Like it or not, standardized testing is a part of our education system. This article is not to debate whether standardized testing is good or bad – but instead to focus on what we, as librarians, can do to support the teachers and students during this stressful time of the year. Although we aren’t teaching a tested subject area, that doesn’t mean we can’t have a positive impact during testing season. Here are 6 practical ways you can help your campus in the days and weeks leading up to standardized testing. 1. Help with Review In the weeks leading up to the testing season, teachers everywhere are building in lots of review to their already busy class schedules. Offer to help with that process. If you see these classes for a set time each week or month, play a review game during your library time. As a reader and
Do you have to create a SMART goal or student growth goal? I find it very challenging trying to come up with a goal that accurately reflects student learning and growth but that is feasible to do in the library. It is very difficult when you only see the students once a week, not to mention the amount of time you actually have to teach a lesson. And if there is an assembly or an outbreak of lice or the flu, then it can be a couple weeks before you see them again. However, I do understand how important it is to have these goals. We need to know that our students are learning the content. And if they are not learning it for some reason, then we need to know so we can re-evaluate and re-teach. One of the easiest ways I have found to do assessments is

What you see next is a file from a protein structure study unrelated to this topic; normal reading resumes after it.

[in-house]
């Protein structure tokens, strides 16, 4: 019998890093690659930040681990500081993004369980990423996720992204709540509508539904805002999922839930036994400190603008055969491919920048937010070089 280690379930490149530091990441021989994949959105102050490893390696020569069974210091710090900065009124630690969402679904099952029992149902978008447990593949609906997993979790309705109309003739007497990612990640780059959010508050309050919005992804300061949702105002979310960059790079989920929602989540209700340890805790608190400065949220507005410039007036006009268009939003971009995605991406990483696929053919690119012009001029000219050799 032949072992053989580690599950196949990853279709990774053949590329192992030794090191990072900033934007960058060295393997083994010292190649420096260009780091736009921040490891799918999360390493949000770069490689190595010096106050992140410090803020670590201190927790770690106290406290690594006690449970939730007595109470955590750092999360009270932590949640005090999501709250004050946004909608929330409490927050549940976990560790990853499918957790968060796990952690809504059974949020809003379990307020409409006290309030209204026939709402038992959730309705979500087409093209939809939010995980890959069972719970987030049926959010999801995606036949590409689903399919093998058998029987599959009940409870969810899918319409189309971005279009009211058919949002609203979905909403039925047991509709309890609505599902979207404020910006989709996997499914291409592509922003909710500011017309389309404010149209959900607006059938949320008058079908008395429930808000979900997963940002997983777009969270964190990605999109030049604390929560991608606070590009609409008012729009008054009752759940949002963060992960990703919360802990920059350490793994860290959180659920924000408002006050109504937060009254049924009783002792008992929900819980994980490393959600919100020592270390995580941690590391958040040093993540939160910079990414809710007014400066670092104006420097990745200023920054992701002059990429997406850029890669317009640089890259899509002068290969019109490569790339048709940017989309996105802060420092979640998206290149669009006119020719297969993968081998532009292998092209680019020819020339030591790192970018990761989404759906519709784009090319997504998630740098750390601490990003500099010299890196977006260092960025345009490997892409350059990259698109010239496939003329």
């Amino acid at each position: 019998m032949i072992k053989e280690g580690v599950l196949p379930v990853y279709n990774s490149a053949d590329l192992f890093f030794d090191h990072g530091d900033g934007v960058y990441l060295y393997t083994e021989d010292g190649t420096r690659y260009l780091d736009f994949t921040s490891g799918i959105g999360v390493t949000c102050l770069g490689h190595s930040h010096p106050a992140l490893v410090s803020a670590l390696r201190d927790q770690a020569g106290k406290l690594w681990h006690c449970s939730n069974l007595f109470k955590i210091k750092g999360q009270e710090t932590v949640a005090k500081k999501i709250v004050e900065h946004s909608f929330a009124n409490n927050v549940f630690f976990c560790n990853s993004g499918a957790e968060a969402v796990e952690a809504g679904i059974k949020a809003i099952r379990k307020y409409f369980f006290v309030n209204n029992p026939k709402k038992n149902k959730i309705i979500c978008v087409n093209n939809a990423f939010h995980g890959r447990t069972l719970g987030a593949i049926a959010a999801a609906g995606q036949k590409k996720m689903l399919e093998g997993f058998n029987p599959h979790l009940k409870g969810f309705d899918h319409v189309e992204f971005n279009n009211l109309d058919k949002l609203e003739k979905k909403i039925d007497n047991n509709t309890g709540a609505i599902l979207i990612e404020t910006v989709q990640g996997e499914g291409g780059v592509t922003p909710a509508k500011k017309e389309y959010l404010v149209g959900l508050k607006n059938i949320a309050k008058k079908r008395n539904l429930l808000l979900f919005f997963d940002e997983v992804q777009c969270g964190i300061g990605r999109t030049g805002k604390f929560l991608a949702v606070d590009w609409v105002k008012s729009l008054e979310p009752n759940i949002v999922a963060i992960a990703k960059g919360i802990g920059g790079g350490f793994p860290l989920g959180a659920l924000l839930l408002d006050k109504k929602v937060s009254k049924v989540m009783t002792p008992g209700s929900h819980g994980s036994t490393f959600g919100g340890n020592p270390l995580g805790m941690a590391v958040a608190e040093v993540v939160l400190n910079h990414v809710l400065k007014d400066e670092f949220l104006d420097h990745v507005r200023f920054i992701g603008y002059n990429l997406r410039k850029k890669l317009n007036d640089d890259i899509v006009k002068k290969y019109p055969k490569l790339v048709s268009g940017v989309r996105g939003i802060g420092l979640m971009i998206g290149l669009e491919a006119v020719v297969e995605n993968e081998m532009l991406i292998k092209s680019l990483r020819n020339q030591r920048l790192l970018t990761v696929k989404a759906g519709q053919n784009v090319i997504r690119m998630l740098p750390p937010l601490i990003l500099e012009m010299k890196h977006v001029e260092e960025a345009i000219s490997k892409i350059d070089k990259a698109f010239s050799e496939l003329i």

How do you assess student learning in the library? It is challenging for a number of reasons, mostly due to time constraints. We have to teach a lesson or do story time, do book check-in and check-out and take care of a hundred other tasks, often with little or no assistance. And we have to do all this in around 40 minutes (give or take). This leaves little time for any kind of assessment. So when I heard about Plickers I was very excited. Plickers is a free online assessment tool that can easily be used in the school library. Even though it has been around for a while, I somehow just discovered it. It is easy to set-up and requires only one mobile device (for teacher use). And best of all – it’s free! You create the questions and the students respond by holding up their paper clicker